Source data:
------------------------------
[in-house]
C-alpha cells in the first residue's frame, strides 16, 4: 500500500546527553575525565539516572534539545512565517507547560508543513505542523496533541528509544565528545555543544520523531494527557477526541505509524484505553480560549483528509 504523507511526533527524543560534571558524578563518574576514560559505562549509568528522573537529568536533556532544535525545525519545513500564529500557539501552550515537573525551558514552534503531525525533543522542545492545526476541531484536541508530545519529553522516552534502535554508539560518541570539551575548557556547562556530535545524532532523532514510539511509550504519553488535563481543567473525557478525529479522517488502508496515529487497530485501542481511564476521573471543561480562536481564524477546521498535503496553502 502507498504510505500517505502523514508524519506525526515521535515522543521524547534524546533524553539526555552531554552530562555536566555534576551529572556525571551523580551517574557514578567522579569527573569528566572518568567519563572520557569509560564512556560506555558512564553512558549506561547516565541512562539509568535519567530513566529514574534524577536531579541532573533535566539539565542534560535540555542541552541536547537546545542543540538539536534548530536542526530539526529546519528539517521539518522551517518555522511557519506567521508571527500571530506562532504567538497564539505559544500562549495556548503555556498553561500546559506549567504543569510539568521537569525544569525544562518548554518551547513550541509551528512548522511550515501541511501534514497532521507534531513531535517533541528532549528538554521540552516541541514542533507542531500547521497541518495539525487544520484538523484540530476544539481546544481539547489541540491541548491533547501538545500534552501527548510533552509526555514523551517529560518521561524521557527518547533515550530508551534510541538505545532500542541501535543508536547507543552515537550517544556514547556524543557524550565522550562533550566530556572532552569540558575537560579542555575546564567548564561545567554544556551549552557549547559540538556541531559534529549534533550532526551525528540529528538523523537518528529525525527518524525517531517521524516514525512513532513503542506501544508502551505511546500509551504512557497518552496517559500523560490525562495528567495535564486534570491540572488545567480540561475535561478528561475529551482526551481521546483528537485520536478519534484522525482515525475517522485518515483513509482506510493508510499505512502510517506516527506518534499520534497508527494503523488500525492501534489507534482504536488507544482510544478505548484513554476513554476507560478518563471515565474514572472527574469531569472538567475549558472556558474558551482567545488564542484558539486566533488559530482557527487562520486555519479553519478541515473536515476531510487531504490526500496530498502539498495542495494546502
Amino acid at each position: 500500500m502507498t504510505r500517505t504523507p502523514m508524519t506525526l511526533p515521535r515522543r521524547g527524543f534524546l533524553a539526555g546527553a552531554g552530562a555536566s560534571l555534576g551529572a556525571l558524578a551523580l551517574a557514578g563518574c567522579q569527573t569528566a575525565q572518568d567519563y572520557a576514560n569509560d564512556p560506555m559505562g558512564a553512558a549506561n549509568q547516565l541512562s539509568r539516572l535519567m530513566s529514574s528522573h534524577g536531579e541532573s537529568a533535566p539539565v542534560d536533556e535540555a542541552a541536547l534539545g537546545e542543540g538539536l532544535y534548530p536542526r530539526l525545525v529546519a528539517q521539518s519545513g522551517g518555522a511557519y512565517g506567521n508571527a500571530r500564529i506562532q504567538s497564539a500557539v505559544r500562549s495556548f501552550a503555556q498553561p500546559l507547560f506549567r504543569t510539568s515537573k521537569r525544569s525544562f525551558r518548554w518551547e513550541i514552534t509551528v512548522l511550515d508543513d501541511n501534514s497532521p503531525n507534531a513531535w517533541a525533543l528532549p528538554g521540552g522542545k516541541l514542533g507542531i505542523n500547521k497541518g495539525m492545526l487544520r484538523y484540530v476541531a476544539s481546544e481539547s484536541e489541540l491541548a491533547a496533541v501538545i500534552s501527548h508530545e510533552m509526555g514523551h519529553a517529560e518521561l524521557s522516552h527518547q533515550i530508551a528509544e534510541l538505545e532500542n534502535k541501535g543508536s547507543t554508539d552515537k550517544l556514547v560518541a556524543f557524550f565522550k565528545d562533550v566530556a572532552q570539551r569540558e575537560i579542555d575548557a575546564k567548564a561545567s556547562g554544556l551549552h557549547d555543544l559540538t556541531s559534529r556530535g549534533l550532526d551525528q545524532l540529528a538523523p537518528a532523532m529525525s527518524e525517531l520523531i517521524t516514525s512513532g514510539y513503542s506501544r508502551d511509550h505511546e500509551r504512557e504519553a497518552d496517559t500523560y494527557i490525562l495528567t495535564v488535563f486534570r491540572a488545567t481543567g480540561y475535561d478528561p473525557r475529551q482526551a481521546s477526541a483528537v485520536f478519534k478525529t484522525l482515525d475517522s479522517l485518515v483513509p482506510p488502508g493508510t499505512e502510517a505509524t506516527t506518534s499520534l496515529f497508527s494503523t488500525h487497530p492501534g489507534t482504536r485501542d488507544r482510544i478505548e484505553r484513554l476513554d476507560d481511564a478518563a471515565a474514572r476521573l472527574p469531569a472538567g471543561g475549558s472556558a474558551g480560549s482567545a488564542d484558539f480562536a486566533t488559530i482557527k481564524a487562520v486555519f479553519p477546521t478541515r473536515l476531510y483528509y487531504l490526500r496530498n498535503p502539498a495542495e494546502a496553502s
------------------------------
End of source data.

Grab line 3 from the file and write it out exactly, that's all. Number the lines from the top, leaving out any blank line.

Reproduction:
Amino acid at each position: 500500500m502507498t504510505r500517505t504523507p502523514m508524519t506525526l511526533p515521535r515522543r521524547g527524543f534524546l533524553a539526555g546527553a552531554g552530562a555536566s560534571l555534576g551529572a556525571l558524578a551523580l551517574a557514578g563518574c567522579q569527573t569528566a575525565q572518568d567519563y572520557a576514560n569509560d564512556p560506555m559505562g558512564a553512558a549506561n549509568q547516565l541512562s539509568r539516572l535519567m530513566s529514574s528522573h534524577g536531579e541532573s537529568a533535566p539539565v542534560d536533556e535540555a542541552a541536547l534539545g537546545e542543540g538539536l532544535y534548530p536542526r530539526l525545525v529546519a528539517q521539518s519545513g522551517g518555522a511557519y512565517g506567521n508571527a500571530r500564529i506562532q504567538s497564539a500557539v505559544r500562549s495556548f501552550a503555556q498553561p500546559l507547560f506549567r504543569t510539568s515537573k521537569r525544569s525544562f525551558r518548554w518551547e513550541i514552534t509551528v512548522l511550515d508543513d501541511n501534514s497532521p503531525n507534531a513531535w517533541a525533543l528532549p528538554g521540552g522542545k516541541l514542533g507542531i505542523n500547521k497541518g495539525m492545526l487544520r484538523y484540530v476541531a476544539s481546544e481539547s484536541e489541540l491541548a491533547a496533541v501538545i500534552s501527548h508530545e510533552m509526555g514523551h519529553a517529560e518521561l524521557s522516552h527518547q533515550i530508551a528509544e534510541l538505545e532500542n534502535k541501535g543508536s547507543t554508539d552515537k550517544l556514547v560518541a556524543f557524550f565522550k565528545d562533550v566530556a572532552q570539551r569540558e575537560i579542555d575548557a575546564k567548564a561545567s556547562g554544556l551549552h557549547d555543544l559540538t556541531s559534529r556530535g549534533l550532526d551525528q545524532l540529528a538523523p537518528a532523532m529525525s527518524e525517531l520523531i517521524t516514525s512513532g514510539y513503542s506501544r508502551d511509550h505511546e500509551r504512557e504519553a497518552d496517559t500523560y494527557i490525562l495528567t495535564v488535563f486534570r491540572a488545567t481543567g480540561y475535561d478528561p473525557r475529551q482526551a481521546s477526541a483528537v485520536f478519534k478525529t484522525l482515525d475517522s479522517l485518515v483513509p482506510p488502508g493508510t499505512e502510517a505509524t506516527t506518534s499520534l496515529f497508527s494503523t488500525h487497530p492501534g489507534t482504536r485501542d488507544r482510544i478505548e484505553r484513554l476513554d476507560d481511564a478518563a471515565a474514572r476521573l472527574p469531569a472538567g471543561g475549558s472556558a474558551g480560549s482567545a488564542d484558539f480562536a486566533t488559530i482557527k481564524a487562520v486555519f479553519p477546521t478541515r473536515l476531510y483528509y487531504l490526500r496530498n498535503p502539498a495542495e494546502a496553502s